Commodities

Oil prices steady amid hopes for end to US-China trade war

Reuters TOKYO | Updated on September 06, 2019 Published on September 06, 2019

Oil prices on Thursday soared more than 2% after the EIA report. File Photo   -  Bloomberg

Brent crude was down 3 cents at $60.92, while US West Texas Intermediate crude was down 10 cents at $56.20 a barrel

Oil prices were steady on Friday, with crude benchmarks poised for multi-week gains amid a sharp drawdown in US crude inventories, while trade tensions eased as Washington and Beijing agreed to hold high-level talks next month.

Brent crude was down 3 cents at $60.92 a barrel by 0850 GMT, while US West Texas Intermediate (WTI) crude was down 10 cents at $56.20 a barrel.

Brent is set to mark its fourth weekly gain, while US crude is headed for a second weekly rise.

Beijing and Washington on Thursday agreed to hold high-level talks in early October in Washington, cheering investors hoping for an end to the trade war between the world’s two biggest economies that has brought tit-for-tat tariff hikes, chipping away at economic growth.

The prolonged dispute had a dampening effect on oil prices, although they have risen over the year, helped by production cuts led by the Organization of the Petroleum Exporting Countries and its ally Russia to drain inventories.

“If trade tensions escalate further, oil demand growth may soften even more, requiring much lower prices,” Giovanni Staunovo, oil analyst for UBS, said in a note analysing oil market trends for 2020.

“On the other hand, unexpected supply disruptions in the Middle East or a surprise production cut by OPEC and its allies may push oil prices higher”.

US crude and product inventories fell last week, with crude drawing down for a third consecutive week despite a jump in imports, the Energy Information Administration (EIA) said.

Crude stocks dropped 4.8 million barrels, nearly double analysts’ expectations, to 423 million barrels, their lowest since October 2018.

Oil prices on Thursday soared more than 2% after the EIA report, although they gradually trimmed gains as investors are not entirely convinced that the Sino-US trade talks will yield results.

“There is still no getting away from lingering demand-side concerns,” said Stephen Brennock of oil broker PVM.

“Consequently, any looming upside potential will be built on wobbly foundations so long as the US and China continue to do battle on the trade front.”

In another sign of a possible global economic slowdown, data released on Friday showed German industrial output unexpectedly fell in July, putting Europe’s biggest economy at risk of falling into a a recession in the third quarter.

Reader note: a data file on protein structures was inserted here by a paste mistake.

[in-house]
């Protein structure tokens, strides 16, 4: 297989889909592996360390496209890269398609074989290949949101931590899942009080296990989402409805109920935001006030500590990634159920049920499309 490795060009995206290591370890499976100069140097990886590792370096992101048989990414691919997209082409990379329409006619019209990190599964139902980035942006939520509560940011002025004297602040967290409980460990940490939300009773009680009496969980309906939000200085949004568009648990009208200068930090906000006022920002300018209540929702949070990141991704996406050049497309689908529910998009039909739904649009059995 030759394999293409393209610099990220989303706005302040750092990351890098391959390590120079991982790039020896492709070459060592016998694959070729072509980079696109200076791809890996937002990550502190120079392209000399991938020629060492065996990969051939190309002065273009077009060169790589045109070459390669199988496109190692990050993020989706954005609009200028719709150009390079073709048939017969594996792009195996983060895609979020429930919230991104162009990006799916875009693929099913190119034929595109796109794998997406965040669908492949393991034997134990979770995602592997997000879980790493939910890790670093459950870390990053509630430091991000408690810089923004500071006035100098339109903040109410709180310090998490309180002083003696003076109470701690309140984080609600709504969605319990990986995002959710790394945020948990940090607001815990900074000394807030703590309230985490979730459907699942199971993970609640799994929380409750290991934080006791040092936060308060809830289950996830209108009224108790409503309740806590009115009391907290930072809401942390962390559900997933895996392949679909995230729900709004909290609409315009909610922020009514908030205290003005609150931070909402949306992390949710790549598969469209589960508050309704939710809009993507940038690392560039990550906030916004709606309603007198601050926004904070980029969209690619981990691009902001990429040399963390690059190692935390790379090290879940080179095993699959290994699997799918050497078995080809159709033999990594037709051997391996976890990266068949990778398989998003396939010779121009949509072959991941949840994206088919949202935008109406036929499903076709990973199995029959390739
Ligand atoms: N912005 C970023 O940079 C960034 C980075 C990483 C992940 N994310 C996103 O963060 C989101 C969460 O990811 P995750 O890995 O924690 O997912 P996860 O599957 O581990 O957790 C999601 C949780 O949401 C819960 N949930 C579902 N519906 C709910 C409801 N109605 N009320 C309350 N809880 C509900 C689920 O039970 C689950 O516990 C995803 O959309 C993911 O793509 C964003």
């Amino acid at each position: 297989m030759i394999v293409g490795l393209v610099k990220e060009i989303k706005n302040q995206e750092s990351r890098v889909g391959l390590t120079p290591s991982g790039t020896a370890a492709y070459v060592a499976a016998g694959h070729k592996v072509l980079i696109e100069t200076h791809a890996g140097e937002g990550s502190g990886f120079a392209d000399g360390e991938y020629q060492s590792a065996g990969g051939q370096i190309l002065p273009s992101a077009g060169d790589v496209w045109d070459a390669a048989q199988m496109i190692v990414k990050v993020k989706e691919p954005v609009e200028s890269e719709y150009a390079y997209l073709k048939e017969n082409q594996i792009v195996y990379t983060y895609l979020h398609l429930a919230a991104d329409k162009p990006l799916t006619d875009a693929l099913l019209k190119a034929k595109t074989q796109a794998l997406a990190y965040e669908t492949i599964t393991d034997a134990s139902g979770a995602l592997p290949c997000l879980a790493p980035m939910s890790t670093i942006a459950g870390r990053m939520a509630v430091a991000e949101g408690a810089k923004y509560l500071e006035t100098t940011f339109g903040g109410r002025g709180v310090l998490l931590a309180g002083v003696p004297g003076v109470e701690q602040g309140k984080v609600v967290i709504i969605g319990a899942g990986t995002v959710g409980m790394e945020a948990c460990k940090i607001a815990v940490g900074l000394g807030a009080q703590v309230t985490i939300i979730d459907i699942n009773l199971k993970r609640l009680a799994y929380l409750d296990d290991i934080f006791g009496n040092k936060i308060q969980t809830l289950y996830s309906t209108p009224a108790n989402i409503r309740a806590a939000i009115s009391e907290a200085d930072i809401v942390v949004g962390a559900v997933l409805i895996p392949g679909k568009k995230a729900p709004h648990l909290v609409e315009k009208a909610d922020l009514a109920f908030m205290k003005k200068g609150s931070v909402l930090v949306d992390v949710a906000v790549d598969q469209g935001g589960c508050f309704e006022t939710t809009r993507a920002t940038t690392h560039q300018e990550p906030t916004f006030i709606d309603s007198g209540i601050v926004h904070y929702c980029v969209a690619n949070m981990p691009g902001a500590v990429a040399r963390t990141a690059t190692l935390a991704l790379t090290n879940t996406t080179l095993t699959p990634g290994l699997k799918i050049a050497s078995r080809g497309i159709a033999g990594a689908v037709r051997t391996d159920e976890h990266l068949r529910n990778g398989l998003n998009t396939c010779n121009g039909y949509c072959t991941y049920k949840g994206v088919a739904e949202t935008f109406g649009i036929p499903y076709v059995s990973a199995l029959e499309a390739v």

European markets slipped from one-month highs and the upbeat mood brought on by progress toward US-China trade talks seemed to fade as markets awaited US jobs data later on Friday.

 

Published on September 06, 2019

A letter from the Editor


Dear Readers,

The coronavirus crisis has changed the world completely in the last few months. All of us have been locked into our homes, economic activity has come to a near standstill. Everyone has been impacted.

Including your favourite business and financial newspaper. Our printing and distribution chains have been severely disrupted across the country, leaving readers without access to newspapers. Newspaper delivery agents have also been unable to service their customers because of multiple restrictions.

In these difficult times, we, at BusinessLine have been working continuously every day so that you are informed about all the developments – whether on the pandemic, on policy responses, or the impact on the world of business and finance. Our team has been working round the clock to keep track of developments so that you – the reader – gets accurate information and actionable insights so that you can protect your jobs, businesses, finances and investments.

We are trying our best to ensure the newspaper reaches your hands every day. We have also ensured that even if your paper is not delivered, you can access BusinessLine in the e-paper format – just as it appears in print. Our website and apps too, are updated every minute, so that you can access the information you want anywhere, anytime.

But all this comes at a heavy cost. As you are aware, the lockdowns have wiped out almost all our entire revenue stream. Sustaining our quality journalism has become extremely challenging. That we have managed so far is thanks to your support. I thank all our subscribers – print and digital – for your support.

I appeal to all or readers to help us navigate these challenging times and help sustain one of the truly independent and credible voices in the world of Indian journalism. Doing so is easy. You can help us enormously simply by subscribing to our digital or e-paper editions. We offer several affordable subscription plans for our website, which includes Portfolio, our investment advisory section that offers rich investment advice from our highly qualified, in-house Research Bureau, the only such team in the Indian newspaper industry.

A little help from you can make a huge difference to the cause of quality journalism!

Support Quality Journalism
This article is closed for comments.
Please Email the Editor
You have read 1 out of 3 free articles for this week. For full access, please subscribe and get unlimited access to all sections.